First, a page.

Prologue VII: Fin, Part I
Miles so far: 361
The shakedown’s finished. We made it. Mission accomplished. Et cetera. Today started out like every other — wake up, discover everything you own is camp damp (not unlike “business drunk”), put on your best impression of Shaquille O’Neal emerging from a Fiat 500 as you climb out of your tent, trip over guyline, make instant coffee, curse said instant coffee, drink it anyway, and realize somewhere in the process that life is grand and you’re on an adventure (typically while recalibrating expectations re: coffee’s insipidity).
Today was a lazy day. We weren’t on the road until a little after 9:30 a.m., and stopped for breakfast in Point of Rocks at a deli where the bold exterior color scheme was more interesting than the bagel sandwich. Think used-car lot-cum-moon bounce. Acres of trains passed as we ate, lording their victory over the 90-years-defunct canal.
Down the road we crossed the Monocacy River on the, wait-for-it, Monocacy Aqueduct! Finished in 1833, this 438-foot crossing was built with stone quarried out of nearby Sugarloaf Mountain. It’s a really pretty structure, all the more so when you consider it’s built in the middle of nowhere for utilitarian purposes. During the Civil War, the Union used the canal for troop and supply transport, which made it a common target for Confederate harassment. Intrepid C&O employee Thomas Walter persuaded attacking troops to drain the canal rather than destroy the more difficult to repair (and thus expensive) aqueduct. For this, he was briefly fired for collaborating with the enemy before his neighbors successfully petitioned for reinstatement.
Rather than follow the towpath to its Georgetown conclusion, we crossed the Potomac at White’s Ferry on the Gen. Jubal A. Early, the only still-operational ferry serving the public. Two dollars gets you across the river into Leesburg and the land of Lexus, where roads are paved with glorious asphalt and you rejoin the horseless carriage and traffic signals. Lunch was a nice NY-style pie at La Villa Roma, with pre-Bloomberg monster fountain sodas. Sometimes HFCS is just what the doctor ordered — time to show your pancreas who’s boss. We used the Washington and Old Dominion Railroad trail to transit Leesburg to Vienna, and then took secondary roads home to Suburbia. The W&OD was a shock to my system coming from the canal. It’s very road-like, paved, and with a center stripe down the middle to remind you to keep to yourself. It’s not quantifiable, but the closer to Washington we got, the less gregarious passersby seemed. In Meyersdale, Hancock or Sharpsburg, folks would say hi, or wave, or give you some kind of acknowledgement, whether on bicycle, foot, perched on a tractor or in a vehicle. I admit this is unfair, but the W&OD contained a much greater volume of folks out to simply fill their prescription for exercise — stoic and joyless in their pursuit of an elevated heart rate.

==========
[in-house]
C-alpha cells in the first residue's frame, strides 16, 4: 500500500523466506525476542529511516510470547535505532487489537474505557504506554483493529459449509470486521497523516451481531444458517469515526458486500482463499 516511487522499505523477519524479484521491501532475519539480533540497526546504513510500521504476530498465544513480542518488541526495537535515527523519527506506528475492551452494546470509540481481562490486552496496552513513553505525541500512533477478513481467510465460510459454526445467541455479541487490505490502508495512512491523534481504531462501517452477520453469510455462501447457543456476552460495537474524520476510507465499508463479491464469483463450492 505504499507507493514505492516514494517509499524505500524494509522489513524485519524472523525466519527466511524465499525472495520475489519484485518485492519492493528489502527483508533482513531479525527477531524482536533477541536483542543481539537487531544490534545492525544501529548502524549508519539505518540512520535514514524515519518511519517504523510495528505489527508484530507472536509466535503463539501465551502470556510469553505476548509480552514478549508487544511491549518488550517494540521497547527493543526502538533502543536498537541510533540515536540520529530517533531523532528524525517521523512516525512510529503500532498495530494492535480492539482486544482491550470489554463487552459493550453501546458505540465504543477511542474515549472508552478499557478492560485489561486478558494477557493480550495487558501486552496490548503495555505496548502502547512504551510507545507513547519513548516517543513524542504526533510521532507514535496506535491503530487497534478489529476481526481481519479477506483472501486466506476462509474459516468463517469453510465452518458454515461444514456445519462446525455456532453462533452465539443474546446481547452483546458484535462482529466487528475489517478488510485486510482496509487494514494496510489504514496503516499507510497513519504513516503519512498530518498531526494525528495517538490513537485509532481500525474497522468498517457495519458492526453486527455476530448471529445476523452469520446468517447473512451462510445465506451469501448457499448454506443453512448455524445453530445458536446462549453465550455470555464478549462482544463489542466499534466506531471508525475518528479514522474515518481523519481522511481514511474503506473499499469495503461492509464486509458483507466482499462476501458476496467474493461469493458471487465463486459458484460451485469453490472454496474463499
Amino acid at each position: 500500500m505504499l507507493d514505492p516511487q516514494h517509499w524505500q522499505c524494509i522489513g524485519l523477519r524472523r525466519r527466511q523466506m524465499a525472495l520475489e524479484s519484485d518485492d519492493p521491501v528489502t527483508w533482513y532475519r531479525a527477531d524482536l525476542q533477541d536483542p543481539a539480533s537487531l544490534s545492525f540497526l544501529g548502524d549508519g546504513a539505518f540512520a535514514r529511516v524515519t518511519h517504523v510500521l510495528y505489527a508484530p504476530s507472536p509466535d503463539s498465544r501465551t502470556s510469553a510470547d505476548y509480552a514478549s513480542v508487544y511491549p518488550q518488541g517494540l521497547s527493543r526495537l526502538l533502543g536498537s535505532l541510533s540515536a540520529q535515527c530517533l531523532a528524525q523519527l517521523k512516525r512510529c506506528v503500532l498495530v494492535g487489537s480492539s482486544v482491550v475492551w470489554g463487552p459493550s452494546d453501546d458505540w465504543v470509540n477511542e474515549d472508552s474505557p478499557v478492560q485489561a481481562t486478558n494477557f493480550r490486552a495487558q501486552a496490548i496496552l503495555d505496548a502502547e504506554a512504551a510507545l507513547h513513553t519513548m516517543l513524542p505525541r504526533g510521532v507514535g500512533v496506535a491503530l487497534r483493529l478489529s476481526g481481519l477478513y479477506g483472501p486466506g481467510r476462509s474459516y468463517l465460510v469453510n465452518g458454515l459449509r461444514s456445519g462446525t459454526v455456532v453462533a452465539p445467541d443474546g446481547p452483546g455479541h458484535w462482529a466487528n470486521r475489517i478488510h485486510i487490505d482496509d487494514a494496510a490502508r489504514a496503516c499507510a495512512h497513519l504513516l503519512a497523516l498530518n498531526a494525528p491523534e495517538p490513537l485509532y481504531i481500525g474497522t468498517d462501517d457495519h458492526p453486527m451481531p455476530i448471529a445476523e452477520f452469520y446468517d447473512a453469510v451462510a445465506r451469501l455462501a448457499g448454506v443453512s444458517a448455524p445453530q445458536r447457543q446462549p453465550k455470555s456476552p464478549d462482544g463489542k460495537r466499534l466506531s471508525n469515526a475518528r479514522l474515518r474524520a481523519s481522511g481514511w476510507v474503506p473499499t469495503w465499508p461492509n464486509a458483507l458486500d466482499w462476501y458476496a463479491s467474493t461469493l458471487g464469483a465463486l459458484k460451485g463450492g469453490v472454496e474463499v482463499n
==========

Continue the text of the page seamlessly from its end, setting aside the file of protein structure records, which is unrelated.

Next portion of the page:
I’m glad to be home for a couple of days to relax and regroup,but I’m definitely not ready to call it quits. I guess that answers segment (a) of my Prologue I query. I have some ideas about (b) and (c), too.
Is there a map of the route you are taking or are we just always going to be in suspense of where the next day takes you?
This is really awesome and I’m jealous of this trip. Have a great time. If a strange detour takes you to Rhode Island you have a place that isn’t a tent for the night.
I’m following Adventure Cycling’s TransAmerica route, http://bit.ly/1tMYeOV
So you can kinda get a feel for where I’m headed. Or don’t look and be in suspense. A couple of detours in mind, but none to New England sadly. Appreciate the kind words.